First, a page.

Programming the Kenbak-1
Programming the Kenbak-1 is Easy...
The Kenbak-1 was marked for teaching students without any computer experience. So it's fairly easy to program.
Rather than a high-level computer language (like Fortran, Cobol, C, python, java, etc.) programs are written in "machine code" which includes just primitive operations on single bytes of data. The programmer has 256 bytes of memory (minus 8 special locations) which they can fill with instructions and data. Then the computer executes the instructions.
Only 8 input switches, 8 output lights, and 256 bytes of memory are significant limitations. Still, many complex and useful programs can be written with a little imagination.
A First look at a Simple Program:
To get started, let's make a simple program, and look at it in detail.
A common "test" program for many of the "blinking lights" computers of the 1960's and 1970's was a simple program to count upward from zero, on the front panel lights. This is easy to enter and verifies the computer is working,
Here's a simple flow-chart. We start by initializing the "A" register to zero. (This isn't really important as 8 bits will overflow quickly back to zero no matter which number A starts with.)
Second we display that A register value on the front panel lights. In the Kenbak-1, this is done by copying it to memory location 200. Third, we increment the A register value by adding "1". Last, we jump back to the beginning, so we can keep displaying and incrementing, over and over again.
In the original Kenbak-1, it will do this loop almost 256 times in a second, so the highest bit light flashes a little slower than once a second.
To the right is the program in a format we can call an "assembled listing" where the special "op-codes" for each instruction are written, along with description:
The first column, contains labels of any memory addresses which could help understand the program.
The second column has the address of each memory location.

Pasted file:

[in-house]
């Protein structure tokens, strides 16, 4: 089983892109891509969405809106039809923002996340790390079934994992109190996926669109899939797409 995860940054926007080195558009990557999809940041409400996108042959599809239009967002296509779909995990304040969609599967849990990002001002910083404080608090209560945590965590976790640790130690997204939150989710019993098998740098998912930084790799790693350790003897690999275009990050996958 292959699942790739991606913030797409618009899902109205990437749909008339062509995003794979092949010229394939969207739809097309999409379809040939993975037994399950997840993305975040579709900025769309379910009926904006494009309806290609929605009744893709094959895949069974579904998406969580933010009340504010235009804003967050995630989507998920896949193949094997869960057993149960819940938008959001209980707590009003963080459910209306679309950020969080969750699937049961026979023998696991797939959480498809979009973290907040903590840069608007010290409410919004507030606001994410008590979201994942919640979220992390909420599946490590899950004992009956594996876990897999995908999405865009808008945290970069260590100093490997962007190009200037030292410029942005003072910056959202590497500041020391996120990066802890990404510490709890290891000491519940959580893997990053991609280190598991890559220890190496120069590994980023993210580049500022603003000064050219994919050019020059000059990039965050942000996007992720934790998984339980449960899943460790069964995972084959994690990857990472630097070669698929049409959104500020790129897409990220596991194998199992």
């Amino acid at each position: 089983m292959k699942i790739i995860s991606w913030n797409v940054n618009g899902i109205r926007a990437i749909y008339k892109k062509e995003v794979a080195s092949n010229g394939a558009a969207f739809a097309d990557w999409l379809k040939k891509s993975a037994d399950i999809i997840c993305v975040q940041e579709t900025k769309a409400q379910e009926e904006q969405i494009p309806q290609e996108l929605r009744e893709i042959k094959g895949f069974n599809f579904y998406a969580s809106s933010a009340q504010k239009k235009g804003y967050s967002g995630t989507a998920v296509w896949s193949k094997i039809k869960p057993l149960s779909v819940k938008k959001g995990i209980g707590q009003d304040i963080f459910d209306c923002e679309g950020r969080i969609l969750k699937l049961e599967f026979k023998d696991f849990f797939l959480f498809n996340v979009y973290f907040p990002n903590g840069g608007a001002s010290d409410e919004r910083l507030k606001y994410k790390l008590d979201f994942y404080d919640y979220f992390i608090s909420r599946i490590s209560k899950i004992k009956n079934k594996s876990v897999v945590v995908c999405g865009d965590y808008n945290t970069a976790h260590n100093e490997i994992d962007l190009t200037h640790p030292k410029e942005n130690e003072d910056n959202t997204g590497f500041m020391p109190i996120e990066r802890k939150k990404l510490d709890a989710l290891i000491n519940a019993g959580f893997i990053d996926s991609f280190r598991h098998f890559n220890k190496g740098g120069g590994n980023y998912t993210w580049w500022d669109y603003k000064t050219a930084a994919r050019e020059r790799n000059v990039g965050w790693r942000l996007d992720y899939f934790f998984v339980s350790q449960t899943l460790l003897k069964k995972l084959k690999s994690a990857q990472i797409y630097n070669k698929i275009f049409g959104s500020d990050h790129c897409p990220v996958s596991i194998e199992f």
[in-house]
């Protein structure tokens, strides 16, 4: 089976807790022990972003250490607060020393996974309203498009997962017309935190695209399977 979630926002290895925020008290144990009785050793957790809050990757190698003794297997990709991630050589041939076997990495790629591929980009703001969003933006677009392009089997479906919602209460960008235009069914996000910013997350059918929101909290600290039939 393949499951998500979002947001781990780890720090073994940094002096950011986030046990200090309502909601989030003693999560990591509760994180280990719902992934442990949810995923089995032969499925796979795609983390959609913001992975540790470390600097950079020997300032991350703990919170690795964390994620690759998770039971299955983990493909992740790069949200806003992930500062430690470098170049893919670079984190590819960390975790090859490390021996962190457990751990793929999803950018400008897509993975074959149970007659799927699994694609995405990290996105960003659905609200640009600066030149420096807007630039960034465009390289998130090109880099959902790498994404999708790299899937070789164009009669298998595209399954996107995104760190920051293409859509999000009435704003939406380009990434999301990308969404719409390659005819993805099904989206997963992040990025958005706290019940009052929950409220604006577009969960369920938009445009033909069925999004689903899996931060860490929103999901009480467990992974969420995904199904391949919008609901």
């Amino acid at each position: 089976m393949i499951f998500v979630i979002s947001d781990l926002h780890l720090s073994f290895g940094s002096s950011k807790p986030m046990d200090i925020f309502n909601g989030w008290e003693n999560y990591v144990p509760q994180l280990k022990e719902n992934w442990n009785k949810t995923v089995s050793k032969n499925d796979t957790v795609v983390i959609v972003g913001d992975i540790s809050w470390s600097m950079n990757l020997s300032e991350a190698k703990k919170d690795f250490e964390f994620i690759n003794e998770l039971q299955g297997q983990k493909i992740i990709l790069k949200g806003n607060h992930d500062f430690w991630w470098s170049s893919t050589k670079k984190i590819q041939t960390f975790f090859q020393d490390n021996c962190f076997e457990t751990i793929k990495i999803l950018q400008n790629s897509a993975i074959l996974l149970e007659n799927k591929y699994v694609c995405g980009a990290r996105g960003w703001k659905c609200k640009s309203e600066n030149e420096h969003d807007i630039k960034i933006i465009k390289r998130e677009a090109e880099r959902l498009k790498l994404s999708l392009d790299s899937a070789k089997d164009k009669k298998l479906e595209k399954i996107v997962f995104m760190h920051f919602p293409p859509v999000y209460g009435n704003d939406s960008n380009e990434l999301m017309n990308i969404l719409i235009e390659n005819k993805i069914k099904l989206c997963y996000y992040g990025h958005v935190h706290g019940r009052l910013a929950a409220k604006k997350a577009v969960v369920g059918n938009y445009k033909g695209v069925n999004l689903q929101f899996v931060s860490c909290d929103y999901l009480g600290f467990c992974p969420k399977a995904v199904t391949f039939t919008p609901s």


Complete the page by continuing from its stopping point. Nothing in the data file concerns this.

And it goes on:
The third column, is the coded data to be put into that address.
The last, 4th column, has a textual description.
For each instruction, there is a one-byte code denoting the instruction which we have to look up in the chart on the left. And most of the instructions are followed by a single byte operand, which may be a number, or a memory address where to find the constant, or even the address where a table is, that may hold our constant. Most of the instructions have a single additional byte following the instruction code, to specify this operand.
The chart on the left helps find the correct code for each of the instructions. The first column shows the instruction type, the second column shows the first octal digit (0, 1, or 2) and the next two columns show the second and third octal digits (0-7). We can use this chart to find out the 3-digit code for any instruction.
In our example above, to code the "Store A 200" instruction , we find the "load" instruction in the left most column (highlighted in yellow), see that the "A" register denotes "0' for the first digit, the instruction "Store" means the 2nd digit should be 3, and since our operand "200" will be a memory location that follows immediately after the code, the third digit is 4. So the code for "Store A 200" will be 034, followed by the constant "200" as the next byte.
To code the instruction "ADD A 1" (pink highlight), we see the first digit should again be "0" to denote the "A Register" and the second digit should be "0" to denote the "ADD" instruction, and since the "1" operate is a constant that follows, the third digit should be "3." This means the code will be "003" and the next byte will be the constant "001" to add "one" to the a register.
Lastly, for the Jump instruction, it's an "Unconditional" jump, not dependent on any other condition, so will be "344" (highlighted in blue)
How to Put our Program into the Computer.
Now that we've made the above program, we need to enter it into the Kenbak-1 computer. We must enter the "data" bytes for each of the memory "addresses" from 000 to 011.
First, since our data starts at 000, we need to store that as the starting address, but setting the front panel lights to 000, and press the "set address" button.